Vocabulary

If we want to communicate, we must speak the same language.

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Fitness- Relevant to performance of a specific task.

Fit for what?

 

Functional- Transferable. Applicable.

 

Mobility- The ability of a joint to move through a range of motion. Mobility in a given joint is a prerequisite to developing strength and skill with that joint.

 

Stability- The ability to create tension in a position or through a range of motion. This is Mind-muscle connection.

 

Strength- The ability to generate enough force to perform a movement pattern or accomplish a task. This is an expression of mobility (hardware) and stability (software) working together.

 

Power- The ability to generate enough force with enough speed to accomplish a certain task.

 

Endurance- Locally, refers ability to maintain a muscular contraction or level of intensity. Globally, Endurance refers to activity lasting longer than 90 minutes, when nutrition, hydration, and thermoregulation become critical for continued performance. Philosophically; the ability to continue.

 

Skill- The intersection of knowing what do do, how to do it, and executing it well. Almost all movements should be thought of as skills, constantly requiring practice and refinement regardless of complexity. Well performed skills appear effortless rather than strained. Think confidence, competence, and control. How can a floor routine with pressure and emotion hanging heavy be done with utter calm? Practice. 

 

Coach- Someone whose chief priority is to tell you the truth. 

 

Habit- What you do without thinking about it. Habits are not conscious choices. They are the floor of our ability that we fall back to and rely on when we are tired, stressed, or afraid. 

 

Attention-  Focus, spotlight consciousness. Outgoing, demands energy and is therefore limited. Skill and habit acquisition starts here.

 

Awareness- Peripheral, floodlight consciousness. Incoming. Limitless. Costs us nothing in the moment, but having things in our awareness represents hours/weeks/months/years of attention paid to that thing. The more we can deal with in our awareness, the more we can devote our limited to attention to that which matters.


Effort- Placing your attention in the right place, based on the demands and intention of the workout. Pressing the gas pedal all the way to floor is rarely the answer, but trying is a skill that we must ceaselessly refine.

 

Ego- Our conscious mind. Specifically, the voice in our head that whispers a task is too difficult and not worth trying. Or, worse- that something is easy, and not worth trying.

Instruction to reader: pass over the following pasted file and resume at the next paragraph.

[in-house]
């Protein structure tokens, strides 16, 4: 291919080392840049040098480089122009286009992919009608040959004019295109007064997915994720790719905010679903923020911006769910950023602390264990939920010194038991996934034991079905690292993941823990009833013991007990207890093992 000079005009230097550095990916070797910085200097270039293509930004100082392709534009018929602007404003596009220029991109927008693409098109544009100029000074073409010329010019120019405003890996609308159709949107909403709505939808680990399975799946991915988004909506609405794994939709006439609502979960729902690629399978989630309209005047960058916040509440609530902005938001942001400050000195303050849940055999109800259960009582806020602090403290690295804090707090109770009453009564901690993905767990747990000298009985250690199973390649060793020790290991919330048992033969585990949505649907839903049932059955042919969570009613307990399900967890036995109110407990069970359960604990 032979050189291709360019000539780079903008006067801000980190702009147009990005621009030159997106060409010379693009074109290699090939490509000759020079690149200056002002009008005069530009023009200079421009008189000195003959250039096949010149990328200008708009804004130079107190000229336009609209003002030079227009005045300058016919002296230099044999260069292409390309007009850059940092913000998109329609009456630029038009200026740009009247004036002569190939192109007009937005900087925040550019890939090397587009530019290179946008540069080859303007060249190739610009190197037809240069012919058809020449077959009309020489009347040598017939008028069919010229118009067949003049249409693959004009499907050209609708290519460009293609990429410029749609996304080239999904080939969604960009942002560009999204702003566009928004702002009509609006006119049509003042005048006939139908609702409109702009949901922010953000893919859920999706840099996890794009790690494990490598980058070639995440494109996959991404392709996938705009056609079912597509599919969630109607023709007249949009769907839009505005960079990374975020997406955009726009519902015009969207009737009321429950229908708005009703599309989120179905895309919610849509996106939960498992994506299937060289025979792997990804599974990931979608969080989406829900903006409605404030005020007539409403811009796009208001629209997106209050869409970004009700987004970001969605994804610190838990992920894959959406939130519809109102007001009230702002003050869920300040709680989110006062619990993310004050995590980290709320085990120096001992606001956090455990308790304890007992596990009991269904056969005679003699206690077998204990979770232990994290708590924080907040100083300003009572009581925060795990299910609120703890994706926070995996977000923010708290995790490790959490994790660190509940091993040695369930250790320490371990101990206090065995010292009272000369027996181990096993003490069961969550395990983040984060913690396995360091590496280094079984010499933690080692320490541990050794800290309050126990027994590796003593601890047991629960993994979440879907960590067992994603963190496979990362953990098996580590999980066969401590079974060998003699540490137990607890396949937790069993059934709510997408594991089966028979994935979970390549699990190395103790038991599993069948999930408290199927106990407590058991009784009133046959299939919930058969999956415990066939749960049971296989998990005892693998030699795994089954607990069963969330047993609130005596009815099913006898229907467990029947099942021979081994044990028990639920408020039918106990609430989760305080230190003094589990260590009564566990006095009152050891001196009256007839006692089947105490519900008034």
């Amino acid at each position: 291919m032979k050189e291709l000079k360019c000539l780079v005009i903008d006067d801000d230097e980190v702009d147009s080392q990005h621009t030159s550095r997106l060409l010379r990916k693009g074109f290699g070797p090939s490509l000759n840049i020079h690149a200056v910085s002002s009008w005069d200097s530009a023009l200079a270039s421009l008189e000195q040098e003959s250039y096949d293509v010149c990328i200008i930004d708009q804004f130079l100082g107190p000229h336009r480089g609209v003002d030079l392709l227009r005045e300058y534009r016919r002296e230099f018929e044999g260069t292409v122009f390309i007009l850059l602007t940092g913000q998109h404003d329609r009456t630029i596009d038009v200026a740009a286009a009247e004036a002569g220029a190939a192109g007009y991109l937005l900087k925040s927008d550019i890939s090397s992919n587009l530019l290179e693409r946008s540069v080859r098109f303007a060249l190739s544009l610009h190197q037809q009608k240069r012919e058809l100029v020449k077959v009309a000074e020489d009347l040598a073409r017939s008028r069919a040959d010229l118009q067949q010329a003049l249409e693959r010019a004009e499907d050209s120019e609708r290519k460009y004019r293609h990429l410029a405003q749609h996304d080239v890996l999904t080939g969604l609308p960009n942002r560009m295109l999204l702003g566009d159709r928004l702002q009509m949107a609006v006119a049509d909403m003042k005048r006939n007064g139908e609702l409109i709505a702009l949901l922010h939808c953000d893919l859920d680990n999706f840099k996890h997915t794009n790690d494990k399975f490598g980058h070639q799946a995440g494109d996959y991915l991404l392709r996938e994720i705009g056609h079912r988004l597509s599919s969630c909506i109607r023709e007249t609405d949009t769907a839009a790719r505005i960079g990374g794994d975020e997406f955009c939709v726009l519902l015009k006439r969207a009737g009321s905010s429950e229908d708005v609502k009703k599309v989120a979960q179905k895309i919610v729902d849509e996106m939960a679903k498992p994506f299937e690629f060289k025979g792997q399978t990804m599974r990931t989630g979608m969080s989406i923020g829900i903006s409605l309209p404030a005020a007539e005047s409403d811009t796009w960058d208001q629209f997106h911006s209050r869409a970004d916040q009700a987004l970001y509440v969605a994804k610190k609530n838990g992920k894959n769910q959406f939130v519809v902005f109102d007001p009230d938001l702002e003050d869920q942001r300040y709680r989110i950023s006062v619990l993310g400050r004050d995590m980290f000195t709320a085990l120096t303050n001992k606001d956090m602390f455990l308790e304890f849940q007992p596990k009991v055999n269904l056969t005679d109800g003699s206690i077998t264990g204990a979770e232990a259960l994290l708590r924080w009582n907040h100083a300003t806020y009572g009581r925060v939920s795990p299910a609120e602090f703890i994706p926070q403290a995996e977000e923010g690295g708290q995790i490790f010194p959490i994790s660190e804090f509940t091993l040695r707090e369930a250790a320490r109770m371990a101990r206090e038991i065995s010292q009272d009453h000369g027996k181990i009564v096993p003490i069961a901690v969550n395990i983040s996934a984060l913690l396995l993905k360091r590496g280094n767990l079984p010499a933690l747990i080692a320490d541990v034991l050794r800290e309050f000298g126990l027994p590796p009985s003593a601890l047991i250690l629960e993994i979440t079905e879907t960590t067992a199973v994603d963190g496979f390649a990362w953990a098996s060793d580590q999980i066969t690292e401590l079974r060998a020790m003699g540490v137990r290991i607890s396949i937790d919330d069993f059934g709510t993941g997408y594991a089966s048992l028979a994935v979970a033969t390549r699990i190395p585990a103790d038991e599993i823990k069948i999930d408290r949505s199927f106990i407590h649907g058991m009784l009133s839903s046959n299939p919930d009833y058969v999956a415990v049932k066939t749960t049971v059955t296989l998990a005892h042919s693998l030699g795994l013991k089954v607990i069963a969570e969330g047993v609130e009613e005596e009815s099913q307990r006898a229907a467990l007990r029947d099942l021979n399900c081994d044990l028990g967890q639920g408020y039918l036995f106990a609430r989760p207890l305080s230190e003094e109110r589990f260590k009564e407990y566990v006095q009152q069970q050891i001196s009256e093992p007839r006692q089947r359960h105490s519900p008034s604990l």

Training vs. Exercise

Exercise refers to movement and activity undertaken for it’s immediate and intrinsic benefits. Stress relief, calorie burning, serotonin, play, a lesson learned etc.

 

Training refers to exercise undertaken specifically to cause long-term adaptation, usually informed by the demands of a task or goal. Put simply, training is exercise backed by purpose. This purpose informs every detail about the athlete’s frequency, volume, and intensity of exercise.

 

Not either/or...both/and.

The goal is not to attempt to always train and never exercise, but rather to always know which we find ourselves doing and embrace that connection to purpose. When defining training we must widen our scope beyond the merely physical. This is not to say that there is anything separate, but that the physical is welded to effort and intent. The vehicle and the driver are only meaningful together, as a system. Training should be understood to encapsulate physical effort to create change in behavior and ability as a whole. Conditioning is- crucially- a term originating in the field of psychology.

Those who train will look to spend as little energy as possible for adaptation. Long term growth is about economy of resources. Athletes need to be thrifty with their sweat equity. Exercisers, those without a sport or set circumstances against which to test their preparation, usually need to be taught the opposite; to spend more of our effort, attention, and time. Once we establish that we're ready to invest, we can begin to diversify those investments and spend our energy where it will best work for us. 

 

 

There is a grammar to a training session. A sentence structure; general warm-up, specific warm-up, workout, cool-down. Without each piece, the meaning isn't expressed. Always, the first and most important step is to shed the outside world and  be here.

There is a grammar to a training session. A sentence structure; general warm-up, specific warm-up, workout, cool-down. Without each piece, the meaning isn't expressed. Always, the first and most important step is to shed the outside world and be here.